commltlee bill. Their opinions were used
''as against .that- of Goyc-yJior Taft and
other 'members of. ihe PhUitfp"n>e. Commis
sion."'Tiro suostituic": Diiri^prbviiKfi 'thnt
the lawful money , of tlie '.Uniiwl States
shall -be legal . tender in ihe Phlljppines
and 'declari's the • -coinage' laws of .the
United SUttes to be in. full, force there.
It provide? for '-the redemption .of ■ the
Mexican and- Spanish silver doll.-irs nt
their bullion valu^. After six months -no
coin except that of tho- Unitecl States
Hhall-be legal -tender. Tho bill . i*ovides
for rocoina.eo of Philippine silver.
The Alaska dek-gates bill was taken up
and was supported by Mr. Cushman. Ke
publican. .Washington;: Mr. •Wooten,
Democrat . Texas, and Mr. Sulzer. Demo
crat N&wTork, find by Mr. "Warner/ Re
publican. Illinois.. The House adjourned
until to-morrow.
(Special Dispatch to Tha Times.)
CUMBERLAND, MD., January 22.—
Charles Morgan was placed; on trial be
fort a jury hero to-day for the desertion
of his wife and child. Morgan is a well
known young man about the town. Tho
testimony of the wife brought out a most
peculiar 'situation. She swore that their
trouble began in a quarrel which resulted
from Morgan talking in -his sleep. . in
which he told of improper conduct away
frorii home. --.'■
Morgan says she becaiho suspicious
and niadrt inquiry, which confirmed her.
fears Infuriated, she seized a v pok.ir and
told her' husband .she would crush ■ his
head. He then left. She was sorry for
her display of anger. Morgan's defense
is that his wife's temper is unbearable.
President Roosevelt Will Send
Out a Circular to -All
of Them.
(By Associated Press.)
jtfACON, GA.. January. 22.—Harry-Still
well Edwards, ..the postmaster of Macon,
returned; to-day from A<'ashington. L where."
along with Colonel \V. ll. ■Johnson. United
States marshal for the Northern District
of Georgia, iie had gone to consult with
the President with regard. to the'govern
ment service hi; Georgia.
Mr. Edwards, in an interview with' the
Mac'on. Telegraph, says the President has
decided to iss\ie a circular to all postmas
ters, informing them that -they will o6 de
barred from appointment to office an y
oflicial who may for a valuable considera
tion give to an applicant for office his
endorsement. . . .' ' ..' .
JJr. Edwai-as says he has the President's
permission to' announce his policy, in 'the
following language: • 5 .-.; .- : :
' ;"The spirit -of th'a Constitution forbids
that any man shall be 'refused office ion"'
account of 'race ; or ; color;: it ( also. forbids;
that any man. shall ; ask office on ; account'
of . race or : color. .:■ The \ vrhola ; matter . re-,
selves Itself within the party, back into
aya v question of ;? character, ; ability and : fit
ness;-'arid'of service., or-the/en
dorsement of the community,:: at- Interest,'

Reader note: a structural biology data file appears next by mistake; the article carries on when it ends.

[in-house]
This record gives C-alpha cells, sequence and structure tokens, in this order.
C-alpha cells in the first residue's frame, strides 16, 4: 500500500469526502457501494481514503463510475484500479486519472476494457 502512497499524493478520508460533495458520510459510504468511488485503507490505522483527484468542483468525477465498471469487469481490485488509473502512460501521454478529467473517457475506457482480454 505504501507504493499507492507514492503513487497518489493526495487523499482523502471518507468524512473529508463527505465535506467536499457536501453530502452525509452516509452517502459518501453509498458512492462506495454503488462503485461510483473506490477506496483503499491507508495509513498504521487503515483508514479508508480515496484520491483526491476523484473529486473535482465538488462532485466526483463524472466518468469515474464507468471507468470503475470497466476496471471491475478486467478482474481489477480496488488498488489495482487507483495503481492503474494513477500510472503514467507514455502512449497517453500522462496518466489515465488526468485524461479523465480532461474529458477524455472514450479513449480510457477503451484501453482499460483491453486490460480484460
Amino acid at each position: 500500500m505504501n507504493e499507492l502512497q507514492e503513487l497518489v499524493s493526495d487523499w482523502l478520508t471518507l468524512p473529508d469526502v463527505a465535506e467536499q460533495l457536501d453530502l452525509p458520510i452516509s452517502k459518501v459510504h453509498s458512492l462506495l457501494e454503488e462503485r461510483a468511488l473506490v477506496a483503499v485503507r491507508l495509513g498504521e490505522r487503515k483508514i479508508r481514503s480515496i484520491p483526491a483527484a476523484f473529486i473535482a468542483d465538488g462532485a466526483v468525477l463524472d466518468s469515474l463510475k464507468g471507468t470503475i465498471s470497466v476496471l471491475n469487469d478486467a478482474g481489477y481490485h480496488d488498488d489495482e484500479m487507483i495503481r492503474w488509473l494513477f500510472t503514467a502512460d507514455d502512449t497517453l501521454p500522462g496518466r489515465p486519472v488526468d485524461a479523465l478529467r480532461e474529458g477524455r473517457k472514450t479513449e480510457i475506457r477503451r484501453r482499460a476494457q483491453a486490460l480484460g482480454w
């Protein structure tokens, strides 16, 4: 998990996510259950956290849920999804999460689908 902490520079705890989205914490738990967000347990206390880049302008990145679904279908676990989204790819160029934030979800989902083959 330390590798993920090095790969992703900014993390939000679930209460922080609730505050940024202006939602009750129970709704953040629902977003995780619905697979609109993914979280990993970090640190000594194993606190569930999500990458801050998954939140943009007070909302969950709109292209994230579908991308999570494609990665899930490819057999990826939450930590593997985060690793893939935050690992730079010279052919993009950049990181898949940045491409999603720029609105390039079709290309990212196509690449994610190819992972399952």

shall. ; constitute: the: best^test. :. -Where!? a;
suitable ■ member >. of r the •" party cannot .be
Ifound ; the \best ;man "obtainable .-wall [be
chosen.'*' - ■ : ; - - r . - . :
;' ilr.V Edwards":. says.. that:. he ;, takes ;A this
positive ' statement of the President to re
fer y particularly 4 : f o -I localities • where jlocal
fofficlalsH -'■ are J- to :b: be > appointed, ..andTi not'
where -officials'. ■ functions ';; Involve States
Virginia Congressman Who Led the Minority Party in the'Housc of
. Representatives and Defeated Philippine Coinage Bill.
Senator Barksdale on House
. Action;
Members of the House, (However, Be
lieve the r/.easure Will Yet Become
Lav/— Some Do Net See Defeat
"in the Recommittal. .
The action of -the House lii recommit
ting the Barksdalepuro elections bill last
r.iglit is considered as something of a
■blow to' the .measure, though' ;'lt_ does not
necessarily mean its defeat.- Chairman
Kchley. of the.. Elections' Comiuittecy made
a strong spoech, in which he declared
that it was not thu purpost>'of that body
to pigeon-holo' the bin. ""but only desired
that it should bo maturely considered.
ATr. Davis, of I'etersbuiK. who madt: the
'motion to recommit,: spoko on the same
line, and Mr. -Card-well and others vigo
rously opposed; : thu motion. Senator
Karksdale was on the floor working In
the interest of tho measure und was much
'dismayed -when by a vote of Jorty-two to
thirty-one thu Houso voted to recommit.
4 "I consider the action as a blow, though
rot necessarily a" fatal one to my 0...,"
said th<s Senator. "The vote by which it
passed the ' Senate— thlrtj^to one— was sig
■nillcant, in my judgment,. and that, witu
Uie great and widespread cry that comes
up from the people for pure elections,
moans that its principles; are on the right
l<no I havft labored earnestly for tho bill,
and am still ready to <lo all in my, power
for its passage, but it is now squarely up
to tho House, and if that body shall re
-"ect -it the people of the State will know
who is responsible for their failure to
secure, the election reforms' -which they
clomand." • '
A: prominent House leader said last
rt"lit that lie did not think the action of
the House meant that the bill .would sleep
iii committee, and that many ; . members
had voted to recommit out of respect to
the wishes of the committee, but that if
it 'was not reported in a-jTsasonable time
there would be a' liiotior. :r.a<ie and car
ried to discharge the committee. He ven
tured the forecast that' the bill . would
finally pass the House in the shape In
which it ■ was , recommitted. .; ..
Tlie main object of the bill of Mr." Barks